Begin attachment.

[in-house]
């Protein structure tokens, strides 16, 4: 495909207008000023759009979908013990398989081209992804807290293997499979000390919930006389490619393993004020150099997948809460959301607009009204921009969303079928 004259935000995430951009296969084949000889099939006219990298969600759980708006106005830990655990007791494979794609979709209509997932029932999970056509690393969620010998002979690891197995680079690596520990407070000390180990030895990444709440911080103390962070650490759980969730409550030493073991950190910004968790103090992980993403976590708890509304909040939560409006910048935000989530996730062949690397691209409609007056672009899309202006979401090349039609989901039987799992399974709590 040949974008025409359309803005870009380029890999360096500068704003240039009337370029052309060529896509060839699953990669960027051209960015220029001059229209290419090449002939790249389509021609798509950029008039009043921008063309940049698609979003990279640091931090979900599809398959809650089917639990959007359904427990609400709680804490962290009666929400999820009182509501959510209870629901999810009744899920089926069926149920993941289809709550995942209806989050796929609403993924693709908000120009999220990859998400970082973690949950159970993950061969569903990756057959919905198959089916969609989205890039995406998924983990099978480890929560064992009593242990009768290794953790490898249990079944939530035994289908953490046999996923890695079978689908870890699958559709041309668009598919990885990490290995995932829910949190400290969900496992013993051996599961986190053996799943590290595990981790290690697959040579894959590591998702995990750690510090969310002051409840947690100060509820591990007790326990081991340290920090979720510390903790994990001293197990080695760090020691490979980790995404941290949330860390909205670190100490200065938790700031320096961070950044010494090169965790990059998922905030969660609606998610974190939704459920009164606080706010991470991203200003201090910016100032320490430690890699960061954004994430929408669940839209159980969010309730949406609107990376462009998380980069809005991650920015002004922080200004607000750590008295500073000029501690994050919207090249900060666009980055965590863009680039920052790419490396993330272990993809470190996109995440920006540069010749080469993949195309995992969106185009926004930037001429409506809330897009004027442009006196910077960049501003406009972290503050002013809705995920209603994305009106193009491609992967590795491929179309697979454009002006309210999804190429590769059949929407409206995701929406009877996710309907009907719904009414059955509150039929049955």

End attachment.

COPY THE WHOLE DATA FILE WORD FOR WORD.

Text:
[in-house]
């Protein structure tokens, strides 16, 4: 495909207008000023759009979908013990398989081209992804807290293997499979000390919930006389490619393993004020150099997948809460959301607009009204921009969303079928 004259935000995430951009296969084949000889099939006219990298969600759980708006106005830990655990007791494979794609979709209509997932029932999970056509690393969620010998002979690891197995680079690596520990407070000390180990030895990444709440911080103390962070650490759980969730409550030493073991950190910004968790103090992980993403976590708890509304909040939560409006910048935000989530996730062949690397691209409609007056672009899309202006979401090349039609989901039987799992399974709590 040949974008025409359309803005870009380029890999360096500068704003240039009337370029052309060529896509060839699953990669960027051209960015220029001059229209290419090449002939790249389509021609798509950029008039009043921008063309940049698609979003990279640091931090979900599809398959809650089917639990959007359904427990609400709680804490962290009666929400999820009182509501959510209870629901999810009744899920089926069926149920993941289809709550995942209806989050796929609403993924693709908000120009999220990859998400970082973690949950159970993950061969569903990756057959919905198959089916969609989205890039995406998924983990099978480890929560064992009593242990009768290794953790490898249990079944939530035994289908953490046999996923890695079978689908870890699958559709041309668009598919990885990490290995995932829910949190400290969900496992013993051996599961986190053996799943590290595990981790290690697959040579894959590591998702995990750690510090969310002051409840947690100060509820591990007790326990081991340290920090979720510390903790994990001293197990080695760090020691490979980790995404941290949330860390909205670190100490200065938790700031320096961070950044010494090169965790990059998922905030969660609606998610974190939704459920009164606080706010991470991203200003201090910016100032320490430690890699960061954004994430929408669940839209159980969010309730949406609107990376462009998380980069809005991650920015002004922080200004607000750590008295500073000029501690994050919207090249900060666009980055965590863009680039920052790419490396993330272990993809470190996109995440920006540069010749080469993949195309995992969106185009926004930037001429409506809330897009004027442009006196910077960049501003406009972290503050002013809705995920209603994305009106193009491609992967590795491929179309697979454009002006309210999804190429590769059949929407409206995701929406009877996710309907009907719904009414059955509150039929049955």